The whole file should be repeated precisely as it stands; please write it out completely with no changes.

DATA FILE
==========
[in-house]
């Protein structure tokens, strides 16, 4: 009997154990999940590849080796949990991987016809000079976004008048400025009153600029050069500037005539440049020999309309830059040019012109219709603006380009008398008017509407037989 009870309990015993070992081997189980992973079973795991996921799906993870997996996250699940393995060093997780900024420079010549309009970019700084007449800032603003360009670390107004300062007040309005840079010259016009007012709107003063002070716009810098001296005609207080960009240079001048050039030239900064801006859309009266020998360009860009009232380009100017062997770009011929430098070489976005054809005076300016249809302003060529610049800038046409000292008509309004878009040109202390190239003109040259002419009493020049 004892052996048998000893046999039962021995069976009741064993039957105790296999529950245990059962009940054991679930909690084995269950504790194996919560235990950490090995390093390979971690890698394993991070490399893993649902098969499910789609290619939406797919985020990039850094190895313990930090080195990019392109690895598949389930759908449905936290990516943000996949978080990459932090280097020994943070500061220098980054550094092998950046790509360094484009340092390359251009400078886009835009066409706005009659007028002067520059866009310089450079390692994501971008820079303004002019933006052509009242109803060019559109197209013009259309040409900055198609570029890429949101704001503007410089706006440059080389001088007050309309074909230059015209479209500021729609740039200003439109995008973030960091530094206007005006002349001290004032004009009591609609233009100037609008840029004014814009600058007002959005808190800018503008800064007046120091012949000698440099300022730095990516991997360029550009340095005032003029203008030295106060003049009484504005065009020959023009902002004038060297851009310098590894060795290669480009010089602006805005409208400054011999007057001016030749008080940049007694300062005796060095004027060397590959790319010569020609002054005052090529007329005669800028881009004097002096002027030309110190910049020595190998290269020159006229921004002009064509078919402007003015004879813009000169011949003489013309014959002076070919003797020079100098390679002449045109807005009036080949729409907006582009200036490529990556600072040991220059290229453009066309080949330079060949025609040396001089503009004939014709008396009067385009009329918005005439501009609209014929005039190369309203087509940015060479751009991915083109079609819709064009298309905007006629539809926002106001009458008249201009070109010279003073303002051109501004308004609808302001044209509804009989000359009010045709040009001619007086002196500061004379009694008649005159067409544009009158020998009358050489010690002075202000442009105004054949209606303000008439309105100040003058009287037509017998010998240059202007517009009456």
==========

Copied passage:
[in-house]
């Protein structure tokens, strides 16, 4: 009997154990999940590849080796949990991987016809000079976004008048400025009153600029050069500037005539440049020999309309830059040019012109219709603006380009008398008017509407037989 009870309990015993070992081997189980992973079973795991996921799906993870997996996250699940393995060093997780900024420079010549309009970019700084007449800032603003360009670390107004300062007040309005840079010259016009007012709107003063002070716009810098001296005609207080960009240079001048050039030239900064801006859309009266020998360009860009009232380009100017062997770009011929430098070489976005054809005076300016249809302003060529610049800038046409000292008509309004878009040109202390190239003109040259002419009493020049 004892052996048998000893046999039962021995069976009741064993039957105790296999529950245990059962009940054991679930909690084995269950504790194996919560235990950490090995390093390979971690890698394993991070490399893993649902098969499910789609290619939406797919985020990039850094190895313990930090080195990019392109690895598949389930759908449905936290990516943000996949978080990459932090280097020994943070500061220098980054550094092998950046790509360094484009340092390359251009400078886009835009066409706005009659007028002067520059866009310089450079390692994501971008820079303004002019933006052509009242109803060019559109197209013009259309040409900055198609570029890429949101704001503007410089706006440059080389001088007050309309074909230059015209479209500021729609740039200003439109995008973030960091530094206007005006002349001290004032004009009591609609233009100037609008840029004014814009600058007002959005808190800018503008800064007046120091012949000698440099300022730095990516991997360029550009340095005032003029203008030295106060003049009484504005065009020959023009902002004038060297851009310098590894060795290669480009010089602006805005409208400054011999007057001016030749008080940049007694300062005796060095004027060397590959790319010569020609002054005052090529007329005669800028881009004097002096002027030309110190910049020595190998290269020159006229921004002009064509078919402007003015004879813009000169011949003489013309014959002076070919003797020079100098390679002449045109807005009036080949729409907006582009200036490529990556600072040991220059290229453009066309080949330079060949025609040396001089503009004939014709008396009067385009009329918005005439501009609209014929005039190369309203087509940015060479751009991915083109079609819709064009298309905007006629539809926002106001009458008249201009070109010279003073303002051109501004308004609808302001044209509804009989000359009010045709040009001619007086002196500061004379009694008649005159067409544009009158020998009358050489010690002075202000442009105004054949209606303000008439309105100040003058009287037509017998010998240059202007517009009456």